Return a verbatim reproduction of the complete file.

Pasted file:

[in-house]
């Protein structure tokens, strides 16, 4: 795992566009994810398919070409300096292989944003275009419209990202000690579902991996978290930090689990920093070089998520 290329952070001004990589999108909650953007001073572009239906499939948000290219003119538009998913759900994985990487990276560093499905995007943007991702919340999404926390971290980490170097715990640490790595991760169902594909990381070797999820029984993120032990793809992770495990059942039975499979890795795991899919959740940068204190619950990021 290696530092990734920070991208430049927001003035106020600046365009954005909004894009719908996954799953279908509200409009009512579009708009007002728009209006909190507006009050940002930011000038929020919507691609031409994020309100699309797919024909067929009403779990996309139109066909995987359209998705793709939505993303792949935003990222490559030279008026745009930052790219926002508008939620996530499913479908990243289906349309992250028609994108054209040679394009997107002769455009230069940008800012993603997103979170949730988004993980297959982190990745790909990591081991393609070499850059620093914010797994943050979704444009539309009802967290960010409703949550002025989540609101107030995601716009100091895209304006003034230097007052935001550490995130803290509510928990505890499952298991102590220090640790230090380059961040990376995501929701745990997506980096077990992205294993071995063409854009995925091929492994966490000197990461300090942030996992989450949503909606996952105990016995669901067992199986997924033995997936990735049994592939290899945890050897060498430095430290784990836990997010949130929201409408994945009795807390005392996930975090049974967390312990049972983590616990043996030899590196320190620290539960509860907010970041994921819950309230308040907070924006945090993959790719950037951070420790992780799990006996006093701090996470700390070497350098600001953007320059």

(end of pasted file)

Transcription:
[in-house]
């Protein structure tokens, strides 16, 4: 795992566009994810398919070409300096292989944003275009419209990202000690579902991996978290930090689990920093070089998520 290329952070001004990589999108909650953007001073572009239906499939948000290219003119538009998913759900994985990487990276560093499905995007943007991702919340999404926390971290980490170097715990640490790595991760169902594909990381070797999820029984993120032990793809992770495990059942039975499979890795795991899919959740940068204190619950990021 290696530092990734920070991208430049927001003035106020600046365009954005909004894009719908996954799953279908509200409009009512579009708009007002728009209006909190507006009050940002930011000038929020919507691609031409994020309100699309797919024909067929009403779990996309139109066909995987359209998705793709939505993303792949935003990222490559030279008026745009930052790219926002508008939620996530499913479908990243289906349309992250028609994108054209040679394009997107002769455009230069940008800012993603997103979170949730988004993980297959982190990745790909990591081991393609070499850059620093914010797994943050979704444009539309009802967290960010409703949550002025989540609101107030995601716009100091895209304006003034230097007052935001550490995130803290509510928990505890499952298991102590220090640790230090380059961040990376995501929701745990997506980096077990992205294993071995063409854009995925091929492994966490000197990461300090942030996992989450949503909606996952105990016995669901067992199986997924033995997936990735049994592939290899945890050897060498430095430290784990836990997010949130929201409408994945009795807390005392996930975090049974967390312990049972983590616990043996030899590196320190620290539960509860907010970041994921819950309230308040907070924006945090993959790719950037951070420790992780799990006996006093701090996470700390070497350098600001953007320059």